EU mechanism for Iran trade to be symbolically ready on 4 November

A truck carrying long range missile 'Khoramshahr' during the annual military parade marking the Iraqi invasion in 1980, which led to an eight-year-long war (1980-1988), in Tehran, Iran, 22 September 2018. [Abedin Taherkenareh/EPA/EFE]

A new European Union mechanism to facilitate payments for Iranian exports should be legally in place by 4 November, when the next phase of US sanctions hit, but will not be operational until early next year, three diplomats said.

The mechanism, a so-called special purpose vehicle (SPV), is designed to circumvent the sanctions, under which Washington can cut off any bank that enables oil transactions with Iran.

EU tries to soften impact of US sanctions against Iran as they re-enter into force

As a result of the Trump administration’s decision to withdraw from the Iran nuclear deal, Washington’s re-imposition of sanctions hit European companies operating in the country from Monday (6 August) onwards. The EU has updated its ‘blocking statute’ to temper the impact.

The SPV, which could incorporate a barter system, aims to sidestep the US financial system by using an EU intermediary to handle trade with Iran. It could ensure, for example, that Iranian oil bought by Europeans could be paid for with EU goods and services of the same value.

“We’re trying to put the SPV in place before 4 November and are pretty confident we can do it,” one EU diplomat said. “It won’t be operational immediately. It will take time and the time that takes will be months.”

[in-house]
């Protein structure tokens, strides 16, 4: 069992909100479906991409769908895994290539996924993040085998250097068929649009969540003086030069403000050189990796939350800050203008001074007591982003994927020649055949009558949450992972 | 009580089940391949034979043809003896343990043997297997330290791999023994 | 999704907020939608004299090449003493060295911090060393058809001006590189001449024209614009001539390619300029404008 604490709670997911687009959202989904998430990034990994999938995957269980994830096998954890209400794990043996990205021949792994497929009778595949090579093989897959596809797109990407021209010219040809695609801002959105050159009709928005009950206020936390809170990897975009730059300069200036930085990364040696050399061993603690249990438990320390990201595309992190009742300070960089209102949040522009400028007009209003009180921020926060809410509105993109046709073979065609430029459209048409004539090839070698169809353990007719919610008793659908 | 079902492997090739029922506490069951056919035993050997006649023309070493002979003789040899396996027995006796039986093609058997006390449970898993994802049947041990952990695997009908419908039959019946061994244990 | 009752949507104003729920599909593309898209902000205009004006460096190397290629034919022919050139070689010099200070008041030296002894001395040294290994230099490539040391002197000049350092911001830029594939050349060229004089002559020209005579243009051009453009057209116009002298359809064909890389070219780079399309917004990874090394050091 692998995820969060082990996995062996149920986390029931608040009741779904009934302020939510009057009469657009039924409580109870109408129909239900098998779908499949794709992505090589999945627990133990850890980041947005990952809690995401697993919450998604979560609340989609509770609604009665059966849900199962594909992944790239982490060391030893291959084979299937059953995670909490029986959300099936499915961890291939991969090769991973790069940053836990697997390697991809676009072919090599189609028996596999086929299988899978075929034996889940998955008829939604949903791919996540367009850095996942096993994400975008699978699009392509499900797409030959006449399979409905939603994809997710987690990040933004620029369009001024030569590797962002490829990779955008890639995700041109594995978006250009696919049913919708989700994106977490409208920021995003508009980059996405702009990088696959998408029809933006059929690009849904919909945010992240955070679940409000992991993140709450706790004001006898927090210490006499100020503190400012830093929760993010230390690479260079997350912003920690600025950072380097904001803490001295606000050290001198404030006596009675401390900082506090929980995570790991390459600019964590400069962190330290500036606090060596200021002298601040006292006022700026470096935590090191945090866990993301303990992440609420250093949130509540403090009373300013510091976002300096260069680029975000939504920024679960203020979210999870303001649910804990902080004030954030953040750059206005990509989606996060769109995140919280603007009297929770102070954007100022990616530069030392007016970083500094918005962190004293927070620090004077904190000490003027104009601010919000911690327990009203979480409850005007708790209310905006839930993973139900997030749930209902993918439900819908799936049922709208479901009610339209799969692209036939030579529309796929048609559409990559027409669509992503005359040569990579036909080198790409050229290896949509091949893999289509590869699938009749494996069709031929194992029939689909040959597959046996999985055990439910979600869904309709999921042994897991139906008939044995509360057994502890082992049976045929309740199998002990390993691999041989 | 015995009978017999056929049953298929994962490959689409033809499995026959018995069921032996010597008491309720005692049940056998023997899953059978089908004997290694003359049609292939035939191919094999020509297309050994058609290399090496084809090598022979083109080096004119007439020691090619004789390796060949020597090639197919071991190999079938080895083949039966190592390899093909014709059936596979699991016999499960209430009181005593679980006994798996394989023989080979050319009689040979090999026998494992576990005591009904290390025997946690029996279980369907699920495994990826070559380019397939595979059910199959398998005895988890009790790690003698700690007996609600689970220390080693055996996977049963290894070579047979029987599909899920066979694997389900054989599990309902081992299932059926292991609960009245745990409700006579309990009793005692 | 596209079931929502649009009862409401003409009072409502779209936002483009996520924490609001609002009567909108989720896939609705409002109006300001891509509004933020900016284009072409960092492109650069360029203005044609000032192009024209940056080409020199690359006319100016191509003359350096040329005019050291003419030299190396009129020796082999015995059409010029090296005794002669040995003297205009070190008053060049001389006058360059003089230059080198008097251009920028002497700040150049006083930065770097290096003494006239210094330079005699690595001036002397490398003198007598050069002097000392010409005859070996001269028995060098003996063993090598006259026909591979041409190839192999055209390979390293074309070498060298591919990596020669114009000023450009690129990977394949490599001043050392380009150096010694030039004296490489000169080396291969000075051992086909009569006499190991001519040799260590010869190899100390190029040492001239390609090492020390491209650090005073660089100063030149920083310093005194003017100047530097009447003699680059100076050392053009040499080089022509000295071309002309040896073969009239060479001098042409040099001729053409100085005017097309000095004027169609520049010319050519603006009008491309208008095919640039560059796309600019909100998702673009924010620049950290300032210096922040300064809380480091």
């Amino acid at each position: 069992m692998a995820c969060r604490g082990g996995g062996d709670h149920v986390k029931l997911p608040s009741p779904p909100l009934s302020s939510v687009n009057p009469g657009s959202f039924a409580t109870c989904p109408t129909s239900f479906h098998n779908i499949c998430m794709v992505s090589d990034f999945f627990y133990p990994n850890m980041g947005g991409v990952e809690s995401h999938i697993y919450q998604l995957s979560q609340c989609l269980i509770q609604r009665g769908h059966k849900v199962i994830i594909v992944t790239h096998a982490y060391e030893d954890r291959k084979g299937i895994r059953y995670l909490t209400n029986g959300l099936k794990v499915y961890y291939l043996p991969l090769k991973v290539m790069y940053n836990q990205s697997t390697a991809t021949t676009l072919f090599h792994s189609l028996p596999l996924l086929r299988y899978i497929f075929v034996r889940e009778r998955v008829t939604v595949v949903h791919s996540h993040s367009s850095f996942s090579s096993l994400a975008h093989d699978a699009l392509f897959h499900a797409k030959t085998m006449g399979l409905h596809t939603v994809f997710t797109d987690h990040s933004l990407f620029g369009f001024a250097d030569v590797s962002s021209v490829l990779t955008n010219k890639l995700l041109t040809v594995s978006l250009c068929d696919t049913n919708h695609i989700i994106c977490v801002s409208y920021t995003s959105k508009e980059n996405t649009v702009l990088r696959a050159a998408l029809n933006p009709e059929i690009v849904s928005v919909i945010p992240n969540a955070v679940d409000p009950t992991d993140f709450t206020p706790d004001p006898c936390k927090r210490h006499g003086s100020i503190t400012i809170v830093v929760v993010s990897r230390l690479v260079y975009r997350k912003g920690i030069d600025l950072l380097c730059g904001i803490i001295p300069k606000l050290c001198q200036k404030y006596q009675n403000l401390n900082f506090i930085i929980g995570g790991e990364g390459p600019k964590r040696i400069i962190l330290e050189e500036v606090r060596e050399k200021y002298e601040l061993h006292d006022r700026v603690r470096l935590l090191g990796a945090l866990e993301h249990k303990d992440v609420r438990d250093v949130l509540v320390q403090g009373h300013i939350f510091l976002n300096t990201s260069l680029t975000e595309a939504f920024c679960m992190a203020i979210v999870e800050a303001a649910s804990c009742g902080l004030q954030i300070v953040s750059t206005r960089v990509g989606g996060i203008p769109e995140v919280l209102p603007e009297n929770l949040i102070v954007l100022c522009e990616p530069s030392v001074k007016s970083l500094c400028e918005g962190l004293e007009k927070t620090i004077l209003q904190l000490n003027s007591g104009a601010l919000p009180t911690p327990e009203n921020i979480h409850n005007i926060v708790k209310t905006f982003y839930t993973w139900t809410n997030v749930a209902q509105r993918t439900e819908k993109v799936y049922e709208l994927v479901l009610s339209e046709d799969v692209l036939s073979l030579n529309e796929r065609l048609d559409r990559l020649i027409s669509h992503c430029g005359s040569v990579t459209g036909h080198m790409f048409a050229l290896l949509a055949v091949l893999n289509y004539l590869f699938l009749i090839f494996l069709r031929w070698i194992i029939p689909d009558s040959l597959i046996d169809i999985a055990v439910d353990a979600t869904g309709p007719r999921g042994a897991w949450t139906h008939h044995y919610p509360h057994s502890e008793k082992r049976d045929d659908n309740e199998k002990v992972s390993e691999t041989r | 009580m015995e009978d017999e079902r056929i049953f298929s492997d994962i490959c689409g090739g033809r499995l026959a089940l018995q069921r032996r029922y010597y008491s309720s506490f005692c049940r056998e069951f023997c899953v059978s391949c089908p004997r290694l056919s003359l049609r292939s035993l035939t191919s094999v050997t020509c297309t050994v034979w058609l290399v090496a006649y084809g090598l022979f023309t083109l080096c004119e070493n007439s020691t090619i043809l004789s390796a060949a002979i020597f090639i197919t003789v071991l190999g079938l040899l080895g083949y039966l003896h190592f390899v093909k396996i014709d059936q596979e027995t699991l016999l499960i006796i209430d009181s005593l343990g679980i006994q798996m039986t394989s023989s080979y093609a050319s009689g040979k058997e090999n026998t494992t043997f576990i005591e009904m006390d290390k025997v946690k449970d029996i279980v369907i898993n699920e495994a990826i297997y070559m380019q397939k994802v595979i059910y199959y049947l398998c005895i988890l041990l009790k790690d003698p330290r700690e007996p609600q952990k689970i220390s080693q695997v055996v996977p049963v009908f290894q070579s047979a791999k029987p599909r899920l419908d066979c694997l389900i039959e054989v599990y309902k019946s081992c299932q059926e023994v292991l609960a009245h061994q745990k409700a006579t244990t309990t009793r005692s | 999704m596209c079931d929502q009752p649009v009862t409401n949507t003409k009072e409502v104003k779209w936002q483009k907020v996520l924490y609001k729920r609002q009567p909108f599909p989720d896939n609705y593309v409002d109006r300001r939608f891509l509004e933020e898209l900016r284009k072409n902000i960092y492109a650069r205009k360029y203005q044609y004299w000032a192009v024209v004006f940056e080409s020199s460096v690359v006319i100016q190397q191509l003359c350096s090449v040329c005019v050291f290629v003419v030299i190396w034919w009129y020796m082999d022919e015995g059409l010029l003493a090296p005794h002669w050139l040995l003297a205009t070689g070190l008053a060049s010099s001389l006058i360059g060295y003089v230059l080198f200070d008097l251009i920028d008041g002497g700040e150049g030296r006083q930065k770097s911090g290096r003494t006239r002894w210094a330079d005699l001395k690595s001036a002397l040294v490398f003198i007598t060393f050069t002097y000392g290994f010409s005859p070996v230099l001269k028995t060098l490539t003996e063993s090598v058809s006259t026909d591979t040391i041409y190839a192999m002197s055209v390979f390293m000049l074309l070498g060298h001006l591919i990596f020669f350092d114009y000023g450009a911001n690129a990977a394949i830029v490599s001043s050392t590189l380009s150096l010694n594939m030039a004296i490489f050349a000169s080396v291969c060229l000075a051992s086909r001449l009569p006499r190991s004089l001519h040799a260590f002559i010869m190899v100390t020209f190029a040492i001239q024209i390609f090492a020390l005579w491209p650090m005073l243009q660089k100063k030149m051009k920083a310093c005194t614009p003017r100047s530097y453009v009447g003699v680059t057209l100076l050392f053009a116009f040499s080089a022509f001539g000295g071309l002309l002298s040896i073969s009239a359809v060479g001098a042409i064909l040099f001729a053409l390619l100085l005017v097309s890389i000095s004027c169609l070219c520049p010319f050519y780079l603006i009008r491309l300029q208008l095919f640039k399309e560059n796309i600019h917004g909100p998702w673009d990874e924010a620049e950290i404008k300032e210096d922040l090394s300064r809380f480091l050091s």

The physical location of a head office and other issues still had to be worked out, the diplomat added.

A second diplomat said everything was in place to have a symbolic start date to show Tehran that the EU was meeting its promises. The bloc’s foreign policy chief, Federica Mogherini, announced the plan at the United Nations General Assembly in New York in September.

However, a third diplomat cautioned that while things were going in the right direction, choosing a location was proving difficult given no European states had volunteered, fearing possible US reprisals.

The entity would at one stage involve national central banks and there was no reason to think the Trump administration would not target them, the diplomat said.

The EU, with support from China and Russia, hopes to keep Tehran in a 2015 nuclear non-proliferation deal by allowing trade to flow despite US penalties.

“We need to demonstrate to the Iranians that we are working to uphold the (nuclear) agreement in the face of US sanctions, to keep them in, but also saying that we can only move so far, so fast,” a fourth diplomat said.

EU diplomats said the SPV would not be enough to preserve all trade. The aim was to convince Iran to keep its commitments under its nuclear agreement with world powers, from which US President Donald Trump withdrew in May.

The SPV will follow several other EU initiatives to try to shield European business with Iran from US sanctions that Trump is reimposing, as he seeks to punish Tehran for what the West says is Iran’s role in the wars in Syria and Yemen.

The EU agrees with Washington that Iran has failed to contain its ballistic missile arsenal and is supporting proxies across the Middle East. But France, Britain and Germany say the 2015 nuclear accord is separate and should be upheld because it prevents Iran from developing a nuclear bomb.

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